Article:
“I learned to fly just for this project, what I love to do as a photographer is to show people things that they haven’t really seen before. And these desert environments from the air, they’ve never been photographed that way.” -George Steinmetz
George Steinmetz — National Geographic photographer and more
George Steinmetz has produced more than 40 assignments for National Geographic in a career that began with the magazine in 1986. He has created three Nat Geo covers as well as done 25 stories for GEO magazine. His work has been featured in two National Geographic Explorer programs one in 1998 and one in 2002.
His commercial clients range from Sigma Photo to the Union Bank of Switzerland and General Motor to name just a few.
George Steinmetz and New York City
Steinmetz has been photographing New York City from a helicopter for years compiling over 40 flights. His work covers the 21st-century skyline as it evolves. His photographs have documented the Rockefeller Center Christmas tree, the Sept. 11 memorial, moviegoers at an outdoor screening in Bryant Park, the New York Marathon and more.
Recently, he has been photographing the deserted city caused by the COVID-19 lockdown. In a package by Brook Silva-Braga aired on CBS This Morning Saturday, Steinmetz shows images of the deserted city, an empty LaGuardia airport and some before the lockdown photos and the same views during it.
Steinmetz’s first book, “African Air”
Steinmetz compiled work from 10 years of flying in Africa into his first book, “African Air.” Watch a 2-minute video of Steinmetz’s African photography below.
High angles worldwide
The paraglider has been invaluable particularly in countries where aerial photography is constrained Steinmetz has flown and photographed over China, Iran, Saudi Arabia, Yemen, South Sudan, Morocco and many others. He says the digital cameras have made his work easier. He flies with only one Canon camera body and an image-stabilized zoom lens. Everything has to attach to the harness of the aircraft.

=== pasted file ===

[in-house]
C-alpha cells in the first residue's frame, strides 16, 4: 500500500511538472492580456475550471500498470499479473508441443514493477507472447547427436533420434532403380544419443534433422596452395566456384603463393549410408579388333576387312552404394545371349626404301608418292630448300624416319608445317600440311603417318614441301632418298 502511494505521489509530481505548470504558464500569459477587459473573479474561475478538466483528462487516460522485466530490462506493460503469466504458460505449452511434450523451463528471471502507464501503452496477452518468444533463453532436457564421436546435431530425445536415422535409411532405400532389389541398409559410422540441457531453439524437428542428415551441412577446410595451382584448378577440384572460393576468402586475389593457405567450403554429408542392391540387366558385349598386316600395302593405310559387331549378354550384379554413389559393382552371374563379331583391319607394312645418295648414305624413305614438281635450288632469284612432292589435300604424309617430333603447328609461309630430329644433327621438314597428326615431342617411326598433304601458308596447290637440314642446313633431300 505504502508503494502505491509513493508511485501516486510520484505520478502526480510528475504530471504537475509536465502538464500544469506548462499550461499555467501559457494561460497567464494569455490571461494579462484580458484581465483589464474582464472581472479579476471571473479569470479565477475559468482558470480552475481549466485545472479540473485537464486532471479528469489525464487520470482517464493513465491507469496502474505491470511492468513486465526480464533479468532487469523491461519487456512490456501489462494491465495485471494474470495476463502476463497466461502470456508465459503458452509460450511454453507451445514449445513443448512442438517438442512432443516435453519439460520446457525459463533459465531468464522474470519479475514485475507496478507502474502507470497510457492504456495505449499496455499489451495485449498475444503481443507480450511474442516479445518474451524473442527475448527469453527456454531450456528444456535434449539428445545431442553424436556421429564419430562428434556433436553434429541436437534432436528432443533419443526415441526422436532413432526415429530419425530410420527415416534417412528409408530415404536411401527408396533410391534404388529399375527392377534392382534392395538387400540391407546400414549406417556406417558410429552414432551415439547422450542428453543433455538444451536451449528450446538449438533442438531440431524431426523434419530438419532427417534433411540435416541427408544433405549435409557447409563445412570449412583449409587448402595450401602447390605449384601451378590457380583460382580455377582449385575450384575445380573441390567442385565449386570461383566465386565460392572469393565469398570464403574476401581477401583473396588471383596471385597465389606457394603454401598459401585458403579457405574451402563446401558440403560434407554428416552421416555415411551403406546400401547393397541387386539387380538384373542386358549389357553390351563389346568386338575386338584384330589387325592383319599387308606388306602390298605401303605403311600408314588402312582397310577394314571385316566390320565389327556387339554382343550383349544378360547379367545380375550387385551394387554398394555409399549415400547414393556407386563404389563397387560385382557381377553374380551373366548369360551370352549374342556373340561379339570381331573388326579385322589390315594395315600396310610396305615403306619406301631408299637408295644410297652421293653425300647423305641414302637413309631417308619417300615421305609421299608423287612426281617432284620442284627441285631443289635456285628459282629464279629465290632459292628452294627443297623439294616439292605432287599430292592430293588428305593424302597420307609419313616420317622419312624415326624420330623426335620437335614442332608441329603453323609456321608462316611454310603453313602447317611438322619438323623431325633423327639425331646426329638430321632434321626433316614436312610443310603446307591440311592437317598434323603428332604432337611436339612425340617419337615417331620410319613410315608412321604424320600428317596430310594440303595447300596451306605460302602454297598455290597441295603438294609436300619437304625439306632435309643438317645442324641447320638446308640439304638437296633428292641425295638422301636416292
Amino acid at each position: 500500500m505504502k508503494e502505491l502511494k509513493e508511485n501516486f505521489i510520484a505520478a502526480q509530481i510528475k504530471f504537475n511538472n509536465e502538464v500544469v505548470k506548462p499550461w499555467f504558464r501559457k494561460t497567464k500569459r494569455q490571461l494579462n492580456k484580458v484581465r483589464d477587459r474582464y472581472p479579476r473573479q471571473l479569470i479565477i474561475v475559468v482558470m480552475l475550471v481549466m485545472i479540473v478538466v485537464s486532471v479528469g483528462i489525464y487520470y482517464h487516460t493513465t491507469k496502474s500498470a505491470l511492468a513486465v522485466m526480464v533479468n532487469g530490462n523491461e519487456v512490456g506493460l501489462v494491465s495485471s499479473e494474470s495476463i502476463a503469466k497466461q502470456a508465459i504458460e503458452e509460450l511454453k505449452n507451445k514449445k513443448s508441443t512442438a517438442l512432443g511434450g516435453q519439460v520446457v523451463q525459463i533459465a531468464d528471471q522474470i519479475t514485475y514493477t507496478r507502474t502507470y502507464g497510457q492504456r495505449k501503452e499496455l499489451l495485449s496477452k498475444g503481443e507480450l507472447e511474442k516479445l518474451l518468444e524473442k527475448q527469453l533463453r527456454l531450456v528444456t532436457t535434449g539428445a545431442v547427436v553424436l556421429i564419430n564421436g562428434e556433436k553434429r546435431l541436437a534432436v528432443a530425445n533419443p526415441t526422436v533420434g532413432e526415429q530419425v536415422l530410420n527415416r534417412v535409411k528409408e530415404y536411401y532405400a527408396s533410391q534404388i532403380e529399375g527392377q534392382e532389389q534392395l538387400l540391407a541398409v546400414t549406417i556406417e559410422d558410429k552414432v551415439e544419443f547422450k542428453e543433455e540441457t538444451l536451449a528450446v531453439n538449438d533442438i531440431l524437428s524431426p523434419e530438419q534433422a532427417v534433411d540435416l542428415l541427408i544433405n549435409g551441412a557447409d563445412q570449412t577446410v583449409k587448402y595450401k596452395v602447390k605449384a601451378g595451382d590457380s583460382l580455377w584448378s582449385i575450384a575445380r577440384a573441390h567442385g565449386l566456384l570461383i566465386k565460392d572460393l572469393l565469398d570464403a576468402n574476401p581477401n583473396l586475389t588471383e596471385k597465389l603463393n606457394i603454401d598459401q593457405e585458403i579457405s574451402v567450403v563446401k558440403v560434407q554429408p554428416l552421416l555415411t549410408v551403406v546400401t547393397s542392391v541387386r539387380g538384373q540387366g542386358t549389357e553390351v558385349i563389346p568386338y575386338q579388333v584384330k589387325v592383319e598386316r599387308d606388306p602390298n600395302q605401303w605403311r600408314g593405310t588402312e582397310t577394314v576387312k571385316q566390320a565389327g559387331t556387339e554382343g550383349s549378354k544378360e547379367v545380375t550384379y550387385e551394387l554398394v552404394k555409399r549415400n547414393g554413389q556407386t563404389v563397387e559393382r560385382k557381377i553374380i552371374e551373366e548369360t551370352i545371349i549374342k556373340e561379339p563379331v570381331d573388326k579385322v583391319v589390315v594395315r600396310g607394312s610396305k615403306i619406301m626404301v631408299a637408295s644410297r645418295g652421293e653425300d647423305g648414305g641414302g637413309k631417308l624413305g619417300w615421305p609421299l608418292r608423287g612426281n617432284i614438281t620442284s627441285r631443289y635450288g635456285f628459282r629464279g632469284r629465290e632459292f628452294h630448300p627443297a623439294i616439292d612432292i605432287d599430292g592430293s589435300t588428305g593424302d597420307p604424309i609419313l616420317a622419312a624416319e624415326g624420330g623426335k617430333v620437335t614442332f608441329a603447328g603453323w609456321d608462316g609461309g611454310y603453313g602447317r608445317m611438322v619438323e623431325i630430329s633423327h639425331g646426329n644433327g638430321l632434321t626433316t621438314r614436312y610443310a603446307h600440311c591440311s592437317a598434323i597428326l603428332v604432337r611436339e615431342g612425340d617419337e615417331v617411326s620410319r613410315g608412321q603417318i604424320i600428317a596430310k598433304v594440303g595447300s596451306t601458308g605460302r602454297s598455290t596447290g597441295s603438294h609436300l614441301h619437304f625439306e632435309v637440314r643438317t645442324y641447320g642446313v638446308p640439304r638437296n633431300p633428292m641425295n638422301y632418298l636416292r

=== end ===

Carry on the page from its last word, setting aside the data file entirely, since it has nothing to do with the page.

George Steinmetz’s view from above
In the late 1990s, photographer George Steinmetz took to the air by literally strapping a motor with a propeller to his back then with a running start pulling the parawing into the air, he launches himself into one visual adventure after another. On his website, he explains what the paraglider is and how he uses it.
George Steinmetz and his flying lawn chair
“The wing flies at only one speed, approximately 30 mph,” says Steinmetz. He continues about the advantages of the paraglider, “The motorized paraglider is in many ways the best possible platform for aerial photos, as I have an unrestricted view of 180° in both horizontal and vertical directions, like a flying lawn chair. It’s also relatively quiet in flight, like a moped, and it lets me fly low and slow over the ground with a minimum of disturbance to people and animals below.”
Steinmetz has flown elevations ranging from 14,450 feet to -1,388 feet below sea level. He can gain as much as 6,000 feet on a flight, he finds that 100-500 feet above ground gives him a more intimate view of the landscape, and since he is the pilot, he can search out the precise point in the sky to visualize a picture.
More of George Steinmetz’s stunning photography can be seen on his website.
Photography in this edition of On Photography is courtesy of George Steinmetz.
More inspiring photographs by inspiring photographers are in On Photography.